Unless there is pressure on the ground, Delhi will not care: Activists


T S Sudhir on why the Congress needs to make quick political moves on the Telangana chessboard

Photo: Uma Sudhir

In September-October 2011, government employees in Telangana struck work for 42 days. It was an intense protest, which led to the stoppage of coal production affecting power supply in many other states, brought the administrative process to a grinding halt and even raised a stink in Hyderabad after municipal workers refused to clear garbage. More than 60 years after he passed away, the Mahatma’s time-tested Gandhian weapon of non-cooperation was still working well. But at the end of six weeks, the leaders of the movement squandered away the advantage by calling the strike off, without achieving anything in return.

A year later, they tried to make up for snatching defeat from the jaws of victory by playing a T20-like protest march in Hyderabad on Sunday, 30 September. A show of strength it was—one that said the Telangana sentiment was alive and kicking. But if they expected the government to quake in its boots at the sight of 50,000 protestors (according to police estimates), they should know the shorter slam-bang version is never quite like the real thing.

But Sunday’s event held several pointers to the future of the movement. One was the presence of hardliners from the ultra left, lending a more shrill and aggressive tone to the discourse. The Hyderabad police chief confirmed that he had inputs that suggested a Maoist hand in the acts of violence that saw media vehicles being torched and restaurants and a railway station being vandalised. Intelligence sources said there was a definite plot to attack the Raj Bhavan, shopping malls and houses of coastal Andhra Congress leaders, which is why the police had to restrict the numbers trooping into Necklace Road.

What was also very evident was the distancing of the Telangana Rashtra Samiti (TRS) leadership from the Telangana Joint Action Committee (TJAC). The TRS has been spearheading the movement for the last decade and made sure its cadre was present in large numbers on Necklace Road, but the pink party is clearly uncomfortable with the idea of others hijacking what it sees as its property.

“Yes, there was a communication gap, we weren’t informed of the decision to sit beyond the permitted time of 7 pm and we left the venue. Also we were uncomfortable with the violence that took place. And most importantly, we were certainly not happy with the manner in which KCR’s efforts in Delhi were sought to be undermined. Ultimately, the Bill on Telangana has to be passed in Parliament and therefore engaging with Delhi is equally important,” says K T Rama Rao, TRS MLA and KCR’s son.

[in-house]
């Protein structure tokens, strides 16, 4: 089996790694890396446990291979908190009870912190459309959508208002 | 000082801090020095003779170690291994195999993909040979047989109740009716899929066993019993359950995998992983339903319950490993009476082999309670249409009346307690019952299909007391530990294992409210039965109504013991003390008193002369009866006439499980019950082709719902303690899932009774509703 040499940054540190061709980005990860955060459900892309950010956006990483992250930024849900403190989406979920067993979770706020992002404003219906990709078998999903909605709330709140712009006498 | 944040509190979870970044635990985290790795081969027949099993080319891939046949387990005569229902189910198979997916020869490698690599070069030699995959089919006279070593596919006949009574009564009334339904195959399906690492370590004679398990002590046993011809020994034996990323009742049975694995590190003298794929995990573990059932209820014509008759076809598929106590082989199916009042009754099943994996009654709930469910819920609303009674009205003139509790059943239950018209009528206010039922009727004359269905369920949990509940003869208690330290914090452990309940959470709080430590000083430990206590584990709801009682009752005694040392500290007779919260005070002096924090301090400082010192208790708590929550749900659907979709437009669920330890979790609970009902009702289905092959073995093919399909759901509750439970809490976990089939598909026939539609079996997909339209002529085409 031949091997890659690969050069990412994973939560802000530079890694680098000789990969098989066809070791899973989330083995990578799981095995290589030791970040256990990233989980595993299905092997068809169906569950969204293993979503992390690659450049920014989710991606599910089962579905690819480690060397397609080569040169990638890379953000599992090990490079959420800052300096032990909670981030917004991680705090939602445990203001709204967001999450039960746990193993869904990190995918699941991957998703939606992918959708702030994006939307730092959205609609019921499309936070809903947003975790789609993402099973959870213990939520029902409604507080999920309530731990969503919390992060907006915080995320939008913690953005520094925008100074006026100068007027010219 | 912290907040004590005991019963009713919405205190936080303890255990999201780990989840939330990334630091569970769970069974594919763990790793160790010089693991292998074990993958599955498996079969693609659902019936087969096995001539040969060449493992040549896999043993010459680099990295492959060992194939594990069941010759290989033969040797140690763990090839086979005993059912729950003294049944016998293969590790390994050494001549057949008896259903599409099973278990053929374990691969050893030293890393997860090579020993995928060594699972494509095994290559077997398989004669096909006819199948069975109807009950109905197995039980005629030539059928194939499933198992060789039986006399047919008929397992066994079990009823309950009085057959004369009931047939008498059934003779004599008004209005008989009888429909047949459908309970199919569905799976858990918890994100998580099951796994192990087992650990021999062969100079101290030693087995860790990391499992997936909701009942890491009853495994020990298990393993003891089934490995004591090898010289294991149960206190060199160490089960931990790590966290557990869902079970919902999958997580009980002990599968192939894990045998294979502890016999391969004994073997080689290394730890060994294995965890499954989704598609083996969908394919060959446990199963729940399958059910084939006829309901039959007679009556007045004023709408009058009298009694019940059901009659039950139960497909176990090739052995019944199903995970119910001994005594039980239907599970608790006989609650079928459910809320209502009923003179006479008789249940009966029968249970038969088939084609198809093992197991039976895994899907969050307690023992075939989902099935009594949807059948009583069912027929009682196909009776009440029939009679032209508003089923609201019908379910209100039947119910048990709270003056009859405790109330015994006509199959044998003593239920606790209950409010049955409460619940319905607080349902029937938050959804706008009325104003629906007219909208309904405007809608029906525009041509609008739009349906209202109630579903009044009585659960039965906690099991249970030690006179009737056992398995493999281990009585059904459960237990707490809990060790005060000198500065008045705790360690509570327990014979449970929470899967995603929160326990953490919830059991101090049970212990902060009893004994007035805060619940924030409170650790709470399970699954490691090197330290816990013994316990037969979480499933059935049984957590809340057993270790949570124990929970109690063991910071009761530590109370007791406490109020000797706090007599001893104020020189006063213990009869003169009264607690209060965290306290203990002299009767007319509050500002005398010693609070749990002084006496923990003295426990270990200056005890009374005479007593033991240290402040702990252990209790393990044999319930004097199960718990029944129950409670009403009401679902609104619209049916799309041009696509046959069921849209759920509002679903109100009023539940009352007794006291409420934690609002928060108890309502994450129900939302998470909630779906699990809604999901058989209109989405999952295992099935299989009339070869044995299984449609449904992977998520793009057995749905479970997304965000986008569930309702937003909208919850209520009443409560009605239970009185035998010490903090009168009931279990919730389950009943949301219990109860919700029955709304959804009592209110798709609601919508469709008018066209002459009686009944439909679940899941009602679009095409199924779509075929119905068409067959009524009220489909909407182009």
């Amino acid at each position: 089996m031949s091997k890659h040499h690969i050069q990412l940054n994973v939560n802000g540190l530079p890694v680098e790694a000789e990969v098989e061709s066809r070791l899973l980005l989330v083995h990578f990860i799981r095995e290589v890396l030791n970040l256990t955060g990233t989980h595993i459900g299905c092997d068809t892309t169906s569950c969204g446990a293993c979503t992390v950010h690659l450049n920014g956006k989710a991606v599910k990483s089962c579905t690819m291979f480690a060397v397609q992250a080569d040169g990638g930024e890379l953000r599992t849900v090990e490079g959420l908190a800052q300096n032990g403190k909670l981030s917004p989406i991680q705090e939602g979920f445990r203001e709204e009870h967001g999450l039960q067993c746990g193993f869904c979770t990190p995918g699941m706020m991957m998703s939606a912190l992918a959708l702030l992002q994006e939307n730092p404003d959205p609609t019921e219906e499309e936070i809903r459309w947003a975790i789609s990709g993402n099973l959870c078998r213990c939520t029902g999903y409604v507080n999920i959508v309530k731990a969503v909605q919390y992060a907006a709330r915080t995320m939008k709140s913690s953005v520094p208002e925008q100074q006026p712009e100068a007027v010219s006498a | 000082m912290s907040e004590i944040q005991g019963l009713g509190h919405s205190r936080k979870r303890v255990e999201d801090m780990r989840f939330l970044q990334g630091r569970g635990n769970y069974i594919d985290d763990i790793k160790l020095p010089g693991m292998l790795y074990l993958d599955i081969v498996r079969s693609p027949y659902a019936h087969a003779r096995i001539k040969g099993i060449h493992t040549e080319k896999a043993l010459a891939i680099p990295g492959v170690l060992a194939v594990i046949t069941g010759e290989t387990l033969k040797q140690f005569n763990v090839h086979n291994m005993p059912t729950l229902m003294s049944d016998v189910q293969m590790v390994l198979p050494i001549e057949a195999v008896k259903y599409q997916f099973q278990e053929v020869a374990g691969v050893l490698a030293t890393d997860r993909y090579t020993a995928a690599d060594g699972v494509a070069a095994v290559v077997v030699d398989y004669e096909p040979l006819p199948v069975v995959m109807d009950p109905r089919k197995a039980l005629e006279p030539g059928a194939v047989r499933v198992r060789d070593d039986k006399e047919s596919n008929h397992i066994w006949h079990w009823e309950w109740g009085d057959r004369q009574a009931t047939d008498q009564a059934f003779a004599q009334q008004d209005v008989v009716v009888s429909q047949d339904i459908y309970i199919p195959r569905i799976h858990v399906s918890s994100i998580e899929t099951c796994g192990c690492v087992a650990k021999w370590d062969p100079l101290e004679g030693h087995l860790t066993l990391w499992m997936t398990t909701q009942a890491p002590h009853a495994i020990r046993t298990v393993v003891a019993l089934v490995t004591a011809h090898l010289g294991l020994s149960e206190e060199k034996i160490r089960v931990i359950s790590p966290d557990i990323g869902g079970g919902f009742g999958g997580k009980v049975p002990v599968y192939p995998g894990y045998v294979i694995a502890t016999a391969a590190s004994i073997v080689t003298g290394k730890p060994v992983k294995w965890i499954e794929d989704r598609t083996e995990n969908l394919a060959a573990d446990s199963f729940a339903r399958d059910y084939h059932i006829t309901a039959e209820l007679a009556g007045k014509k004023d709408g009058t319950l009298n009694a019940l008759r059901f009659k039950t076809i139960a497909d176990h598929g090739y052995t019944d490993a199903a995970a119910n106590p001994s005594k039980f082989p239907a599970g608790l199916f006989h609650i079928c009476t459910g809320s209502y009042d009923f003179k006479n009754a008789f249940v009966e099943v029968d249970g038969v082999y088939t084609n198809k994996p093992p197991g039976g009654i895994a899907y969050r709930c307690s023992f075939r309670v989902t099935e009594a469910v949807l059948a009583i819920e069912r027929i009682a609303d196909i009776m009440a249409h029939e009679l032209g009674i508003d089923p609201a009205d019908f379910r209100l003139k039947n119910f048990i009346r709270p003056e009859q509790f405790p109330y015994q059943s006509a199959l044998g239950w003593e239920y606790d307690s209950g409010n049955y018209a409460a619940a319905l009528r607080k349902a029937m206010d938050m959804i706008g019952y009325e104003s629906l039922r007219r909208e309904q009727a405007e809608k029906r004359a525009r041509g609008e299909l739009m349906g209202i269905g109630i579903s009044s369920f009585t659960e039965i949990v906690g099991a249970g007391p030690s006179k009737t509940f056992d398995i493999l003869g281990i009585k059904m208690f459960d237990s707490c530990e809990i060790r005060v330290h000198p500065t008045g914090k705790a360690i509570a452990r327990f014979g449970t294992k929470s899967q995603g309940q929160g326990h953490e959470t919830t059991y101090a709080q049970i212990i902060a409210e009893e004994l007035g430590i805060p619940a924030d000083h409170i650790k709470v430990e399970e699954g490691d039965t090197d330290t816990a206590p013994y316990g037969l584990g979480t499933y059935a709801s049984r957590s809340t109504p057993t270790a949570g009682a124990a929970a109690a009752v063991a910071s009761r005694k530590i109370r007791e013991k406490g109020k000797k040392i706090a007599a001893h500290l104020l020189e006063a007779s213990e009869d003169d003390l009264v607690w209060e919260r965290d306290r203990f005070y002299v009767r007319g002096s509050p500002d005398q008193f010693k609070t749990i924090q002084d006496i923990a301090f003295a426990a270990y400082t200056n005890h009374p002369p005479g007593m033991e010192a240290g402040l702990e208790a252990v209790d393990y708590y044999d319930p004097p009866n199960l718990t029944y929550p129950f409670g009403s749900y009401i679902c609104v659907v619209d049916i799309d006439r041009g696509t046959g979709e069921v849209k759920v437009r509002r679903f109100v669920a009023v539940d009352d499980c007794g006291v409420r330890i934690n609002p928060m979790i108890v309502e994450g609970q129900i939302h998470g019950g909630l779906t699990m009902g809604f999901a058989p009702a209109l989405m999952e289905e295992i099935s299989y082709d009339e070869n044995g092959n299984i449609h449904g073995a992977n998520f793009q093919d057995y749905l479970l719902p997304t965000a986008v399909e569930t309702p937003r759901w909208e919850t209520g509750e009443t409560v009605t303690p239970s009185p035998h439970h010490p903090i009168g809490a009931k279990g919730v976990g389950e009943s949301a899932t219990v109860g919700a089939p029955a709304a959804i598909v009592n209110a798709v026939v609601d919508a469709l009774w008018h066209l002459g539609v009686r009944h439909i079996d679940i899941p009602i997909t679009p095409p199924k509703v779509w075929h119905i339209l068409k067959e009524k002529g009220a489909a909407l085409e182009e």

The TRS insists it is very close to clinching the issue in Delhi. But there are many in the TJAC, which is the umbrella organisation of pro-Telangana political parties, and 60 employees’ organisations, who feel that unless there is pressure on the ground, Delhi will not care. In a sense, being seen as acting is also critical to the TJAC’s survival as it is by definition an `action’ committee. In contrast, the TRS has a long-term strategy of gaining strength and power, politically.

While neither the TRS nor the TJAC can survive without each other, KCR’s absence in Hyderabad on Sunday has only given credence to a whisper campaign against him—that he is trying to strike a deal with the Congress that would only benefit him. “KCR should have been more transparent. He should have participated in Sunday’s event as it would have enhanced his image. Leaders of the TJAC cannot emerge as alternate leaders of the movement because the committee is more of a facilitator,” says K Nageshwar, political analyst.

What Sunday’s march essentially established was that the Telangana sentiment cannot be ignored by the political class and that it could be harvested in the form of votes at election time, provided the leaders played their cards right. The worst affected would be the Congress whose procrastination on the issue will cost it very dear in the elections. Telangana leaders’ attempts to tell its high command that Congress ka haath needs to be with Telangana’s aam aadmi, have met with no success so far.



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